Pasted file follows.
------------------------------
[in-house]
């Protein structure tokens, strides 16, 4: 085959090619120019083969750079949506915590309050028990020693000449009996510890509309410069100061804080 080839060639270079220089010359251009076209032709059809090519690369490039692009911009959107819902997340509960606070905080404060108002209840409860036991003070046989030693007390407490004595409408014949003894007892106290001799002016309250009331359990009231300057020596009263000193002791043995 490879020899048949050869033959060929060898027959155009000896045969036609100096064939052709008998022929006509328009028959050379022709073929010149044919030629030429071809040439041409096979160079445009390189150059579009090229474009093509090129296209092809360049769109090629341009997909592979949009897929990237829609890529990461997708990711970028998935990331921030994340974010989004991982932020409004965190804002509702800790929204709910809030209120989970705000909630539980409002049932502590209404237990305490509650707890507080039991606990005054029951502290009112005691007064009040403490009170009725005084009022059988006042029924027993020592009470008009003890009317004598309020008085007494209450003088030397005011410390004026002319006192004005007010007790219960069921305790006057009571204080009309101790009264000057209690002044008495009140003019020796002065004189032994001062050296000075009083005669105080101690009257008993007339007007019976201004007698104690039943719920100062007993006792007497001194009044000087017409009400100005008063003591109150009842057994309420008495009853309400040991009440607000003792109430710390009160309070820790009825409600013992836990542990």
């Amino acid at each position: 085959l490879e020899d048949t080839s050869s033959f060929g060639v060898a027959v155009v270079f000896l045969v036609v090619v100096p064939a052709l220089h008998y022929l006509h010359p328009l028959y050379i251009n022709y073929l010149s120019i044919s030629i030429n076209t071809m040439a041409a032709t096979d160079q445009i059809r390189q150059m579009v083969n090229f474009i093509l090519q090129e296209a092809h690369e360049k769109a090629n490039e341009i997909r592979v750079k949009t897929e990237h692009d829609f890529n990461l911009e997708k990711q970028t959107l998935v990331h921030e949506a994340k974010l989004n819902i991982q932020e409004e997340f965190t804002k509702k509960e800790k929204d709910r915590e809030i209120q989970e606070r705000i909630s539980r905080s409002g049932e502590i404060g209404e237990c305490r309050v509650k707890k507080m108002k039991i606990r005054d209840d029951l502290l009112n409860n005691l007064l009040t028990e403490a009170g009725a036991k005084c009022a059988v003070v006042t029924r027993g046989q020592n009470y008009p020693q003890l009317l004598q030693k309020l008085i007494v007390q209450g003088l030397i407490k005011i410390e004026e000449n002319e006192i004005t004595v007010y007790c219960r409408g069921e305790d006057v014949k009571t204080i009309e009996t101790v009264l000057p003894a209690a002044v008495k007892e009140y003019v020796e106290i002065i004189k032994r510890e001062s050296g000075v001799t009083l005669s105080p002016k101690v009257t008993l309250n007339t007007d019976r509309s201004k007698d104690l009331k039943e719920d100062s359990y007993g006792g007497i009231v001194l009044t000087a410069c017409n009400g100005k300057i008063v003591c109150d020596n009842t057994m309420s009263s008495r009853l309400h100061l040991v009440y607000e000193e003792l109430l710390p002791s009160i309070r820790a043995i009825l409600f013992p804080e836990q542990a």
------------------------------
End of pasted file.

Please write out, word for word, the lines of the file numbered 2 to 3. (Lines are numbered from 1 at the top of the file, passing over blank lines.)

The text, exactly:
């Protein structure tokens, strides 16, 4: 085959090619120019083969750079949506915590309050028990020693000449009996510890509309410069100061804080 080839060639270079220089010359251009076209032709059809090519690369490039692009911009959107819902997340509960606070905080404060108002209840409860036991003070046989030693007390407490004595409408014949003894007892106290001799002016309250009331359990009231300057020596009263000193002791043995 490879020899048949050869033959060929060898027959155009000896045969036609100096064939052709008998022929006509328009028959050379022709073929010149044919030629030429071809040439041409096979160079445009390189150059579009090229474009093509090129296209092809360049769109090629341009997909592979949009897929990237829609890529990461997708990711970028998935990331921030994340974010989004991982932020409004965190804002509702800790929204709910809030209120989970705000909630539980409002049932502590209404237990305490509650707890507080039991606990005054029951502290009112005691007064009040403490009170009725005084009022059988006042029924027993020592009470008009003890009317004598309020008085007494209450003088030397005011410390004026002319006192004005007010007790219960069921305790006057009571204080009309101790009264000057209690002044008495009140003019020796002065004189032994001062050296000075009083005669105080101690009257008993007339007007019976201004007698104690039943719920100062007993006792007497001194009044000087017409009400100005008063003591109150009842057994309420008495009853309400040991009440607000003792109430710390009160309070820790009825409600013992836990542990």
């Amino acid at each position: 085959l490879e020899d048949t080839s050869s033959f060929g060639v060898a027959v155009v270079f000896l045969v036609v090619v100096p064939a052709l220089h008998y022929l006509h010359p328009l028959y050379i251009n022709y073929l010149s120019i044919s030629i030429n076209t071809m040439a041409a032709t096979d160079q445009i059809r390189q150059m579009v083969n090229f474009i093509l090519q090129e296209a092809h690369e360049k769109a090629n490039e341009i997909r592979v750079k949009t897929e990237h692009d829609f890529n990461l911009e997708k990711q970028t959107l998935v990331h921030e949506a994340k974010l989004n819902i991982q932020e409004e997340f965190t804002k509702k509960e800790k929204d709910r915590e809030i209120q989970e606070r705000i909630s539980r905080s409002g049932e502590i404060g209404e237990c305490r309050v509650k707890k507080m108002k039991i606990r005054d209840d029951l502290l009112n409860n005691l007064l009040t028990e403490a009170g009725a036991k005084c009022a059988v003070v006042t029924r027993g046989q020592n009470y008009p020693q003890l009317l004598q030693k309020l008085i007494v007390q209450g003088l030397i407490k005011i410390e004026e000449n002319e006192i004005t004595v007010y007790c219960r409408g069921e305790d006057v014949k009571t204080i009309e009996t101790v009264l000057p003894a209690a002044v008495k007892e009140y003019v020796e106290i002065i004189k032994r510890e001062s050296g000075v001799t009083l005669s105080p002016k101690v009257t008993l309250n007339t007007d019976r509309s201004k007698d104690l009331k039943e719920d100062s359990y007993g006792g007497i009231v001194l009044t000087a410069c017409n009400g100005k300057i008063v003591c109150d020596n009842t057994m309420s009263s008495r009853l309400h100061l040991v009440y607000e000193e003792l109430l710390p002791s009160i309070r820790a043995i009825l409600f013992p804080e836990q542990a």